What's Up At The BBC?

Rahere

Junior Acolyte
Joined
Mar 12, 2019
Messages
85
Reaction score
74
Points
18

Yithian

Parish Watch
Staff member
Joined
Oct 29, 2002
Messages
29,418
Reaction score
34,668
Points
309
Location
East of Suez
This is tricky without getting into the politics, but it sounds as if the government is poised to scrap the licence fee and introduce a subscription model.

It has been on the cards for a long time now.
 

RaM

Justified & Ancient
Joined
Mar 12, 2015
Messages
1,598
Reaction score
2,712
Points
159
Location
NW UK
If they shut it tomorrow the only bit I would miss is radio 4EX
 

Mythopoeika

I am a meat popsicle
Joined
Sep 18, 2001
Messages
40,237
Reaction score
29,499
Points
309
Location
Inside a starship, watching puny humans from afar
This is tricky without getting into the politics, but it sounds as if the government is poised to scrap the licence fee and introduce a subscription model.

It has been on the cards for a long time now.
Excellent! The only bit I use is the BBC News website.
 

Schrodinger's Zebra

My joints go out more than I do
Joined
Mar 8, 2018
Messages
2,761
Reaction score
5,589
Points
204
Location
Ute inte på landet.
They should bring back test cards.

There isn't enough quality television to fill the rolling 24-hours so instead of showing so much drivel they should have 'startup' at say 8am and 'shutdown' at 11pm, with breaks late afternoon for test cards etc. Complete with optimistic orchestral startup music of course.

And transmitter information before startup. Oh yes.
 

tuco

Spitting in a wishing well
Joined
Feb 11, 2020
Messages
540
Reaction score
2,013
Points
133
Location
south of south
They should bring back test cards.

There isn't enough quality television to fill the rolling 24-hours so instead of showing so much drivel they should have 'startup' at say 8am and 'shutdown' at 11pm, with breaks late afternoon for test cards etc. Complete with optimistic orchestral startup music of course.

And transmitter information before startup. Oh yes.
Yes, I agree and bring back the horrible girl with the chalk board and strange doll.
 

Tapeloop

Devoted Cultist
Joined
Aug 4, 2002
Messages
102
Reaction score
198
Points
74
I'll stick up for the BBC. It isn't perfect, but I think a move to subscription would be a total disaster.

I watch almost everything on BBC4, lots of good comedy on BBC2/BBC4, follow their excellent sports coverage both on TV, 5 Live and local radio. Superb nature documentaries, my friends with kids have relied on CBeebies a lot over the years. As someone with insomnia, the BBC News Channel is far better in the middle of the night than any other channel I have access to. I keep the BBC website open all the time too. For radio, I'd be lost without 5 Live, R4, 6 Music or even some of the fringe late night Radio 3 shows. I use the iPlayer far more than any other streaming service.

I just can't see how they could afford things like football coverage rights on a subscription basis. Try listening to a football match on Talk Sport and contrast it with 5 Live (unless you really like betting adverts). Or imagine the Olympics on Channel 5 with adverts every 5 minutes.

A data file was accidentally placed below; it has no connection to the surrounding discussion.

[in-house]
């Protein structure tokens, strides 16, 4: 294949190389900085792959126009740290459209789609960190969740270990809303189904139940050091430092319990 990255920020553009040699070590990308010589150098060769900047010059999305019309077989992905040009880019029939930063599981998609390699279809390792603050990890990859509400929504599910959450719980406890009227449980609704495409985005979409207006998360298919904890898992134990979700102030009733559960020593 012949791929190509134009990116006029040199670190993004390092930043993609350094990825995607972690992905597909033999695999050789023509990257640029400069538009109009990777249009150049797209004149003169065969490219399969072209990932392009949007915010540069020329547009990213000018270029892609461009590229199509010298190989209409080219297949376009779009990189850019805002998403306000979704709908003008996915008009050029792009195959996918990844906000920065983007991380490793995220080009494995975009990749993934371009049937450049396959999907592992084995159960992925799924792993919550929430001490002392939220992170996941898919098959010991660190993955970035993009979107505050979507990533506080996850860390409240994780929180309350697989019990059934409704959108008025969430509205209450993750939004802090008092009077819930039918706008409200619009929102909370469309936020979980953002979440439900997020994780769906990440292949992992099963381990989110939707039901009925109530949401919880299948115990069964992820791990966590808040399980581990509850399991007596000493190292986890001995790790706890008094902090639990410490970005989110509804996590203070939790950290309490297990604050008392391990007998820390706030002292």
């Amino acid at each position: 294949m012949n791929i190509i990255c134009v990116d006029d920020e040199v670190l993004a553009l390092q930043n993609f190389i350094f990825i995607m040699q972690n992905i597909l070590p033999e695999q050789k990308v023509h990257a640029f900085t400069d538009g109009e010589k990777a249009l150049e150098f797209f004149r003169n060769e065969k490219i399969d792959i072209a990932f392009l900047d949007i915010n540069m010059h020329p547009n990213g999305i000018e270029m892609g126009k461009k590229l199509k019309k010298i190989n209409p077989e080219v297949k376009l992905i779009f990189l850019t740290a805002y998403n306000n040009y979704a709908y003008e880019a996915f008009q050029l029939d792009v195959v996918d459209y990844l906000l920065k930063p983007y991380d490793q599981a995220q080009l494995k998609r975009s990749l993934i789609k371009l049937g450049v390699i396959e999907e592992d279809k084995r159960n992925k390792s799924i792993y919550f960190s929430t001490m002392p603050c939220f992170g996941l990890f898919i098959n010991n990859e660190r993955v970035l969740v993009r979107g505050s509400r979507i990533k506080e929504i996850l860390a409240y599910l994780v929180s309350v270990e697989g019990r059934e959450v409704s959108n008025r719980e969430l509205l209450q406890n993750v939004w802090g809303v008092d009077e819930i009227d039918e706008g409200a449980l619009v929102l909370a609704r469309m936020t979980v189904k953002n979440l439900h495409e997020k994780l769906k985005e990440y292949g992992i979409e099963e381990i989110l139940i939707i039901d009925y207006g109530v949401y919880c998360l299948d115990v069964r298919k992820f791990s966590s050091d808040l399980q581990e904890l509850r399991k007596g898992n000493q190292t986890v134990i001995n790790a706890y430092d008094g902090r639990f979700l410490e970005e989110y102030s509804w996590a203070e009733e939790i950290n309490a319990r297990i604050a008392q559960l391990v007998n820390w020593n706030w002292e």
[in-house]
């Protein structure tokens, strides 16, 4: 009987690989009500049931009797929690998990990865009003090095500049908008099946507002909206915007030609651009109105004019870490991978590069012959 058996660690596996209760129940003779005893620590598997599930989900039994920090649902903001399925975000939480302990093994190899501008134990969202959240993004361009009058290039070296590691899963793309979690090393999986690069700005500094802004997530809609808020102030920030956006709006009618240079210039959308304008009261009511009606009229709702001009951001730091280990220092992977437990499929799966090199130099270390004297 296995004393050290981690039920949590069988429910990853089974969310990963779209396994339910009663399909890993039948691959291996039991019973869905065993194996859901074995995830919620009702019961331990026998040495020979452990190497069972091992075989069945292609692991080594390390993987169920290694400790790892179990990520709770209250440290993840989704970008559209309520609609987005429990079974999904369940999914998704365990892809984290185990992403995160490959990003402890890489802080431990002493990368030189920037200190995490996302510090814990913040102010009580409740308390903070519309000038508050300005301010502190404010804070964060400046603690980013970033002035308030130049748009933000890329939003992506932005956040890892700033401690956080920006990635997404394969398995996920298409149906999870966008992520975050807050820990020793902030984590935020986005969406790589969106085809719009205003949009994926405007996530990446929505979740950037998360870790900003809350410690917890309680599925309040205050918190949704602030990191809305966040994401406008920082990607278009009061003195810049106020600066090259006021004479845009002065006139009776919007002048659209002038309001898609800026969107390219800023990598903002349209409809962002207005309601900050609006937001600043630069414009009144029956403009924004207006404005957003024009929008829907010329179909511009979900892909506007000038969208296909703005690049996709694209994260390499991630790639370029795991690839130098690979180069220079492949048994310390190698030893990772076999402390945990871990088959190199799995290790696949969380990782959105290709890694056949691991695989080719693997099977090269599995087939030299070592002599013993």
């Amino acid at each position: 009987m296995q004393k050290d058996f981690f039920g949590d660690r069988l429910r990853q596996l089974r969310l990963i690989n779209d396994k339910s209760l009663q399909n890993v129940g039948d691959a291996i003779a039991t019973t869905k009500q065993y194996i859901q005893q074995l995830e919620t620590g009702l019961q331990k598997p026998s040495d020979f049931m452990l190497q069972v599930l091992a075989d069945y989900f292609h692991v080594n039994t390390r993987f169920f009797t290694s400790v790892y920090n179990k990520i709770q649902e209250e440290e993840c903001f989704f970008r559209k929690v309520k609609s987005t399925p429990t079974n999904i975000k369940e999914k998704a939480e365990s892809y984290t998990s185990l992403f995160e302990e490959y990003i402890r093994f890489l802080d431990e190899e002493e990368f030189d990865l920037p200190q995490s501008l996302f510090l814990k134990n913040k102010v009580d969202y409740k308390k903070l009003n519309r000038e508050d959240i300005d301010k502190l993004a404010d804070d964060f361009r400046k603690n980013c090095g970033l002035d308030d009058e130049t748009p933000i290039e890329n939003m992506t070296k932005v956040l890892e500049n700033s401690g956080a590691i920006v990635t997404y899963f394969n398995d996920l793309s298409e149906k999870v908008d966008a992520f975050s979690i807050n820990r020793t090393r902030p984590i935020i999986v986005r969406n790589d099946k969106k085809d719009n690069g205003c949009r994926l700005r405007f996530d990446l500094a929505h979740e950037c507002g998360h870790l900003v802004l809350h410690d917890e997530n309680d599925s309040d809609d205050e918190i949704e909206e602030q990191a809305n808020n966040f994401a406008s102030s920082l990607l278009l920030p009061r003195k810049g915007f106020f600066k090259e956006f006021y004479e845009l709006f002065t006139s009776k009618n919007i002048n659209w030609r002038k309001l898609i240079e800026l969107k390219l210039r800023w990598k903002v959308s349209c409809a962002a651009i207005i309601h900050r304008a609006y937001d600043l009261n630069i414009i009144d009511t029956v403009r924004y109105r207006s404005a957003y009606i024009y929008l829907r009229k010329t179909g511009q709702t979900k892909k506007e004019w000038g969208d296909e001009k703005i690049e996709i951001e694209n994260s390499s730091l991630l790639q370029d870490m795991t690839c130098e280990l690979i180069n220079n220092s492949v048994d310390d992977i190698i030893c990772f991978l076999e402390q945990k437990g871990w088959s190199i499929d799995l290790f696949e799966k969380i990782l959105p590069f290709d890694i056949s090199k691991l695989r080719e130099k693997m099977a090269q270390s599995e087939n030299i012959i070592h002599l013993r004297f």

Hopefully just hot air and speculation by the Sunday Times today. Hmm, wonder what that organisation would stand to gain from a subscription based BBC? Hopefully I've held my tongue and not mentioned politics here, hard work!
 

Schrodinger's Zebra

My joints go out more than I do
Joined
Mar 8, 2018
Messages
2,761
Reaction score
5,589
Points
204
Location
Ute inte på landet.
I'll stick up for the BBC. It isn't perfect, but I think a move to subscription would be a total disaster.

I watch almost everything on BBC4, lots of good comedy on BBC2/BBC4, follow their excellent sports coverage both on TV, 5 Live and local radio. Superb nature documentaries, my friends with kids have relied on CBeebies a lot over the years. As someone with insomnia, the BBC News Channel is far better in the middle of the night than any other channel I have access to. I keep the BBC website open all the time too. For radio, I'd be lost without 5 Live, R4, 6 Music or even some of the fringe late night Radio 3 shows. I use the iPlayer far more than any other streaming service.

I just can't see how they could afford things like football coverage rights on a subscription basis. Try listening to a football match on Talk Sport and contrast it with 5 Live (unless you really like betting adverts). Or imagine the Olympics on Channel 5 with adverts every 5 minutes.

Hopefully just hot air and speculation by the Sunday Times today. Hmm, wonder what that organisation would stand to gain from a subscription based BBC? Hopefully I've held my tongue and not mentioned politics here, hard work!

It's all a matter of taste though, isn't it? :) (Why does Kenny Everett come to mind when I say that?)

There will be people who like BBC programming, as you do (and that's fair enough), and there will be others like me who don't watch any BBC stuff and feel it grossly unfair to be paying for a TV licence when we don't use the service that the payment is for.